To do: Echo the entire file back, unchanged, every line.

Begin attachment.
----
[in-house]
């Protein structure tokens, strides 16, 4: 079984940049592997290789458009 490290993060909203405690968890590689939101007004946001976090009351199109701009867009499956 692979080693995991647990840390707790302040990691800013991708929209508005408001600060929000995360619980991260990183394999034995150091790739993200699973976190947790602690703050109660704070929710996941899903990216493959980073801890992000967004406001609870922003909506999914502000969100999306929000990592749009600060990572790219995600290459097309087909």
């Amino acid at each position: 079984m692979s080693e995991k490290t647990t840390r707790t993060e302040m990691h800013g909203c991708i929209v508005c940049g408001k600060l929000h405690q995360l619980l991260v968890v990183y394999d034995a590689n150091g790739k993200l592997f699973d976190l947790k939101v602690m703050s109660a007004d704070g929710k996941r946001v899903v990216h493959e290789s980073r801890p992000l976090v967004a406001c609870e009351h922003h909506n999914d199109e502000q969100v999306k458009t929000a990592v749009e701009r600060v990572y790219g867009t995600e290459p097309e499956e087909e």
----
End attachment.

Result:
[in-house]
């Protein structure tokens, strides 16, 4: 079984940049592997290789458009 490290993060909203405690968890590689939101007004946001976090009351199109701009867009499956 692979080693995991647990840390707790302040990691800013991708929209508005408001600060929000995360619980991260990183394999034995150091790739993200699973976190947790602690703050109660704070929710996941899903990216493959980073801890992000967004406001609870922003909506999914502000969100999306929000990592749009600060990572790219995600290459097309087909």
């Amino acid at each position: 079984m692979s080693e995991k490290t647990t840390r707790t993060e302040m990691h800013g909203c991708i929209v508005c940049g408001k600060l929000h405690q995360l619980l991260v968890v990183y394999d034995a590689n150091g790739k993200l592997f699973d976190l947790k939101v602690m703050s109660a007004d704070g929710k996941r946001v899903v990216h493959e290789s980073r801890p992000l976090v967004a406001c609870e009351h922003h909506n999914d199109e502000q969100v999306k458009t929000a990592v749009e701009r600060v990572y790219g867009t995600e290459p097309e499956e087909e």